1.) Final Fantasy VII (Squaresoft) – When it comes to this game, it largely depends on who you speak with to get very different opinions. Some find the game nonsensical and overhyped. Others claim it is the greatest RPG ever made. But it’s undeniable on how this game changed the face of console RPG gaming forever, making the genre mainstream for the first real time. Final Fantasy VII struck a resonant chord with me, from it’s impressive graphics, 3-disc story, interesting characters, and the genuinely emotional ending to Disc 1. It was unlike anything I’ve ever seen in a video game, and in being asked to remember certain video game moments, this one always goes to the top of my list. This was also the game that separated Nintendo and Square for years, a pairing that had been together for almost a decade at the time. It was truly a benchmark title for the original Playstation, and despite its age, I’ve never been able to shake its impact as a gamer.

2.) Portal (Valve) – Portal is unique. I never found myself anticipating it, nor did I find the seeming lack of enemies all that exciting. When I finally sat down to try the game, I realized that I nearly let one of most original games in a long time slip through my fingers. Valve has a different way of telling a story. The stories are told by clues found throughout the environments. I didn’t understand that the instructional voice of GLADOS was a “How To” set to kill you, and how twisted it really was. I didn’t understand the creativity involved to solve the puzzles, or the fear of walking into a trap, or how many previous test subjects went mad once the realized the truth behind the cake. From what starts as a simple puzzle solving exercise, becomes a total battle for survival… all with sly humor and a catchy theme song at the end.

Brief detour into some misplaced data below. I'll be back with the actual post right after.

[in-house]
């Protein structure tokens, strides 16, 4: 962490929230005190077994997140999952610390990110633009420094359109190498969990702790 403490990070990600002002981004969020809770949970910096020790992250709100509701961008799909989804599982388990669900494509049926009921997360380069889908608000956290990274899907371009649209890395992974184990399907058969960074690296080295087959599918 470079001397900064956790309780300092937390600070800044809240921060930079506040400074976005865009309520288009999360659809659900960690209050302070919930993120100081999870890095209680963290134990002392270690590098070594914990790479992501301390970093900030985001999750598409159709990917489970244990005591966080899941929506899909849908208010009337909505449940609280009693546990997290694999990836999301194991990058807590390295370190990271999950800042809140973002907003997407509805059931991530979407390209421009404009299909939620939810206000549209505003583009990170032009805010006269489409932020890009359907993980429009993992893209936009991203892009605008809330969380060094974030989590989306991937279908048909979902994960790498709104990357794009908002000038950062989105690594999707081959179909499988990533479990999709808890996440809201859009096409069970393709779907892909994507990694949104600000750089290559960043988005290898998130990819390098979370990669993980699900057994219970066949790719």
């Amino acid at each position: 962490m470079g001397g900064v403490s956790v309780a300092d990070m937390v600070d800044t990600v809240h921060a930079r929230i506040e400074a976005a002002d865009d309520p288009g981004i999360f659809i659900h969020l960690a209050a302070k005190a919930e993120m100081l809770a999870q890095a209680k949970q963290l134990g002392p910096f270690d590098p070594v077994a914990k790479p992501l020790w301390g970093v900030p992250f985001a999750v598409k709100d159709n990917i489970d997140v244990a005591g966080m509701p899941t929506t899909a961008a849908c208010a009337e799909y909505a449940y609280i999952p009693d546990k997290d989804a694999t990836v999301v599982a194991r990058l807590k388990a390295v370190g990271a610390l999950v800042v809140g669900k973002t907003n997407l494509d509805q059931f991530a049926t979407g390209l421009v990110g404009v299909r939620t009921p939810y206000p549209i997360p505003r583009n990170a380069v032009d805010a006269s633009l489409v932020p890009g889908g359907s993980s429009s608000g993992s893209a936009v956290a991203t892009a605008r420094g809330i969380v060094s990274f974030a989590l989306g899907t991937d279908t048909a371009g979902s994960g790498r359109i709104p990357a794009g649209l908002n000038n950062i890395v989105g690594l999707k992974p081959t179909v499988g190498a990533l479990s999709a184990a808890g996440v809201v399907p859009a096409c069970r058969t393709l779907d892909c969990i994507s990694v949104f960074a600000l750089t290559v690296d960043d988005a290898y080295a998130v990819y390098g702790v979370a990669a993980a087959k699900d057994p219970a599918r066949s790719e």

3.) Secret of Monkey Island (Lucasarts) – Back in the days before every title Lucasarts produced was near exclusively Star Wars, there was Guybrush Threepwood. You feel for Guybrush, as he muddles his way through one quest after another to become a pirate, and can’t help but wonder if Captain Jack Sparrow was more than a little influenced by him. The Secret of Monkey Island plays on every classic pirate cliche, mixed with silly situations, unexpected lot twists, and more than a few clever chuckles along the way. What’s funny is how well the game’s graphics have held up over the years, and how attentive to detail the artists were. The fact that there is also a way to make sense of the game’s insanity is a true test of well written absurdity in itself.

4.) Space Invaders Extreme (Square-Enix) – Space Invaders started an arcade revolution. Space Invaders Extreme refined the classic formula and made it relevant again 30 years later. A classic gaming update done right, Space Invaders Extreme retains the classic look and gameplay with trippy visuals and music beats, a ton of scoring combos, and wave after wave of little tromping aliens bent on landing on your world. So many games break what made the original so fun when they try to update it. This one hits every correct note, and pushes the addictive factor up one notch higher to make it an incredibly intensive shooter.

5.) Batman Returns (Konami) – The SNES version of Batman Returns hits all the right notes in bringing the movie experience to the game world. From the dark Tim Burton style graphics and cinematics, the full Danny Elfman score, waves upon waves of enemies to fight, and a few Batmobile chases thrown in for good measure. The game makes for a fun arcade style brawler that follows the film scene for scene, providing enough action and diversity to be one of the best Batman games around. Considering that there are only a few truly “good” Batman games out there, that’s nothing short of an accomplishment in itself.

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